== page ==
Mental Health: How the Conversation is Changing at Home and Abroad

MentalHealthInfographicHow often do you consider your mental health?

For many, the word “health” conjures images of veggies, jogs, workout routines, and bottles upon bottles of water. When we think health, we too often gravitate straight toward physical health, sometimes dismissing our mental health altogether.

But that’s changing.

Increasingly in the San Diego and Imperial Counties (and all across the U.S.), the topic of mental health is permeating discussions, forums, and health experts’ speaking points. We’re beginning to focus more and more on our mental health, and the issue is slowly becoming integrated into our local healthcare networks.

With Mental Health Month drawing to an end, now is a great time to reflect on how this conversation around mental health is changing and evolving all around us on a daily basis.

In recent years, we’ve seen Covered California–our state health exchange which helps individuals, families, and small businesses find affordable, reliable healthcare coverage–focus on mental health treatment options and look to integrate them into community clinics.

Working alongside the California Department of Health Care Services (DHCS), Covered California has made mental health treatment a focal point of its mission.

“The mission of DHCS is to provide low-income Californians with access to affordable, high-quality healthcare, including medical, mental health and substance abuse treatment services, and long-term care,” says “Its vision is to preserve and improve the physical and mental health of all Californians.”

By putting “physical and mental health” in the same sentence, we’re seeing that mental health is no longer an afterthought. It’s now literally right beside physical health in the conversation.

CoveredCA is also taking this mission a step further to integrate mental health services with community clinics. While there are significant challenges in accomplishing this goal–such as finding cost-effective professionals to staff each location–this idea is a step in the right direction in ensuring all individuals have access to reliable, effective mental health treatment options.

We’re also seeing this integration of mental health on the local level.

Over the years, AHF Mission Support Grantee A Reason to Survive (ARTS) has expanded its services and begun to include mental health services into its youth programs. While the organization’s central focus is not necessarily on mental health, its leaders have discovered the need to focus on this area to more fully heal and inspire the youth they serve.

Initially, ARTS was founded as a “therapeutic arts program for children with terminal and chronic illness,” but the organization notes, “Today, programs emphasize support of mental health, as nearly 80% of the youth ARTS serves are dealing with mental health issues.”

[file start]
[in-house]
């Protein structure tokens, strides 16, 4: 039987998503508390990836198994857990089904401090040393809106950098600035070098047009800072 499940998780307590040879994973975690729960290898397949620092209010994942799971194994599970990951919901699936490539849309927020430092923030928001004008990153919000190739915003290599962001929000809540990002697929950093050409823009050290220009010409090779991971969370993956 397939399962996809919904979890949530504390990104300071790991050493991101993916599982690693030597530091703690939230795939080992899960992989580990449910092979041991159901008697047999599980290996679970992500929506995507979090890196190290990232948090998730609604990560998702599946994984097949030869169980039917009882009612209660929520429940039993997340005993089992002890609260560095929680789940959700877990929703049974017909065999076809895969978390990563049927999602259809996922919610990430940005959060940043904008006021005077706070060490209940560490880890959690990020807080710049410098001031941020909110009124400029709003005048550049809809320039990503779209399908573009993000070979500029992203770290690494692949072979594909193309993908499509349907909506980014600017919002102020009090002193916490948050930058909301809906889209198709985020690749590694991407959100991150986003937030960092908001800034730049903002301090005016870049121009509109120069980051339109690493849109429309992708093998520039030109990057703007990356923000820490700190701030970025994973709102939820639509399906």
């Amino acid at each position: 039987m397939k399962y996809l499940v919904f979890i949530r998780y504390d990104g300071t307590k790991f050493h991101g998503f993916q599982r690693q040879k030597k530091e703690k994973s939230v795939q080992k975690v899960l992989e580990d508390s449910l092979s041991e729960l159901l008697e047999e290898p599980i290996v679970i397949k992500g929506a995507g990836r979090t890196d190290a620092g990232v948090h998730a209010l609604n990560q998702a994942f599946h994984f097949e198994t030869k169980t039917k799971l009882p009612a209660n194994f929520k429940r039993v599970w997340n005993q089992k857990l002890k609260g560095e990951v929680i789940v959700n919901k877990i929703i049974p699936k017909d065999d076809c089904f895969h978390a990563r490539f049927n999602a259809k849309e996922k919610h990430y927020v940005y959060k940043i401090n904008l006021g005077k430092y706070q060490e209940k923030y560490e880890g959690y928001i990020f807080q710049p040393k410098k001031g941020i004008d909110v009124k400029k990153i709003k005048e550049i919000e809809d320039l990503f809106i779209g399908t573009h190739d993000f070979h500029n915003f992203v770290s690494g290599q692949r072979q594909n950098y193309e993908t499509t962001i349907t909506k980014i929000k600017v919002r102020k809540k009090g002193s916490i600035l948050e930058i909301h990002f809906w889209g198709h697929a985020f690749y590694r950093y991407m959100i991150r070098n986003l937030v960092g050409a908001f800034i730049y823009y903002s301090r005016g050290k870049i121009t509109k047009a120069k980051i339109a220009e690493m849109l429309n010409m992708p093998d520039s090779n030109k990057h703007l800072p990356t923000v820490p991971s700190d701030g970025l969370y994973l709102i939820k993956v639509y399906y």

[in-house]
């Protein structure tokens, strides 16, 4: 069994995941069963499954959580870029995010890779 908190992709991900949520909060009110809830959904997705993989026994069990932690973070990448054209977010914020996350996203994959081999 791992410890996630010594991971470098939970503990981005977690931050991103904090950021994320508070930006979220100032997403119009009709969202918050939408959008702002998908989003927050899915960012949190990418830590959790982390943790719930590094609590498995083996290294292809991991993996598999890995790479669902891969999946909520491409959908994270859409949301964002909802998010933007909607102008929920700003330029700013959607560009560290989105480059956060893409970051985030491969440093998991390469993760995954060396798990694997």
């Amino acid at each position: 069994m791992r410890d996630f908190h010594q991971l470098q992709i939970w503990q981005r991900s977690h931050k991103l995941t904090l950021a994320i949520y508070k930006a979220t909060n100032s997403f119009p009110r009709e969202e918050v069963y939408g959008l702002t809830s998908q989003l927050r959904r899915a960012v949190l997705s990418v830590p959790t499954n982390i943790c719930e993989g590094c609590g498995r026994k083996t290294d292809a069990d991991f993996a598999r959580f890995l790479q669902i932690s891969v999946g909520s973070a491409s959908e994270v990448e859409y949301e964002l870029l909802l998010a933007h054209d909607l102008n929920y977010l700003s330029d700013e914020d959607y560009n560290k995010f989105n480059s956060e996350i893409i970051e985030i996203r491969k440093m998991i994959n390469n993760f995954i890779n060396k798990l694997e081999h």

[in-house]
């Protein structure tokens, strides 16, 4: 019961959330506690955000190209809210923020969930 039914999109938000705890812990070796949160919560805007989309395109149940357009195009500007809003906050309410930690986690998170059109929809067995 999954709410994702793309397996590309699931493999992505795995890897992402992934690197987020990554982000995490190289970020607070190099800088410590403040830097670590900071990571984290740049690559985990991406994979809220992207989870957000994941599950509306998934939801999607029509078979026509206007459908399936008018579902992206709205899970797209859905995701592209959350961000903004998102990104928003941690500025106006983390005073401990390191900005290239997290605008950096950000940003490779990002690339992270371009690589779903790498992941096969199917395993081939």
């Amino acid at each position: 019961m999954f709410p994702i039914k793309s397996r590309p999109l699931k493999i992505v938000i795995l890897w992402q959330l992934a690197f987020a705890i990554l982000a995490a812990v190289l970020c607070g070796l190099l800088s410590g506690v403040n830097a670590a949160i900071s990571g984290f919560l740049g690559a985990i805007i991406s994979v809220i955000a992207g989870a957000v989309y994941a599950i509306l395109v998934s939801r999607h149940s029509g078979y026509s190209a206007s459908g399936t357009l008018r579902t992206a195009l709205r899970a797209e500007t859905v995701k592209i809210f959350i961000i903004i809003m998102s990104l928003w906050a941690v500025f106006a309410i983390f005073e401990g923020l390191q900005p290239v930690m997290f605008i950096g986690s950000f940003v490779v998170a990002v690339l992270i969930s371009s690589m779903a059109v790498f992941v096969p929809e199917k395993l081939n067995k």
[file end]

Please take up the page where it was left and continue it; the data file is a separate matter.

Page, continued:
ARTS has seen firsthand the impact of mental health services and treatment options, and now they’re providing this type of assistance to a majority of their youth through new programs, such as the ARTS Social Work Team. This team assesses each child’s needs upon arrival and recommends placement into an ARTS program area. These areas include:

  • Heal (therapeutic arts)
  • Inspire (arts education)
  • Empower (life skills, creative career and college preparation).


Additionally, Mental Health Systems has been at the forefront of this discussion in the community since 1978, providing “innovative and cost-effective case management, mental health, drug and alcohol treatment and recovery services in the least restrictive, most appropriate settings.” Their work continues to help and inspire other organizations in this vital discussion.

Other grantees, such as Somali Family Service, The LGBT Center, and Christie’s Place recently implemented behavioral health services, as well. North County Lifeline, a 2015 Mission Support grantee using accessible community-based services to build self-reliance among youth, individuals, and families, is even in the process of launching a Behavioral Health Clinic!

With the work of these leaders at the local, state, and national levels,  it is clear that we will continue to see more integration and implementation of mental health services moving forward in 2015 and beyond.

How are you advancing the conversation of mental health in your community? How are nonprofits around you changing and growing their treatment options to focus on this topic?

Nancy-BigSmileI’d love to hear what you’re doing and what you’re seeing around you. Leave a comment, and we’ll discuss this topic together.

The application period for this year’s I2 Award closed May 6, but I still recommend you visit this page to learn more and to see some of the work done by other nonprofits with its help in past years.

Nancy Sasaki, Executive Director, Alliance Healthcare Foundation

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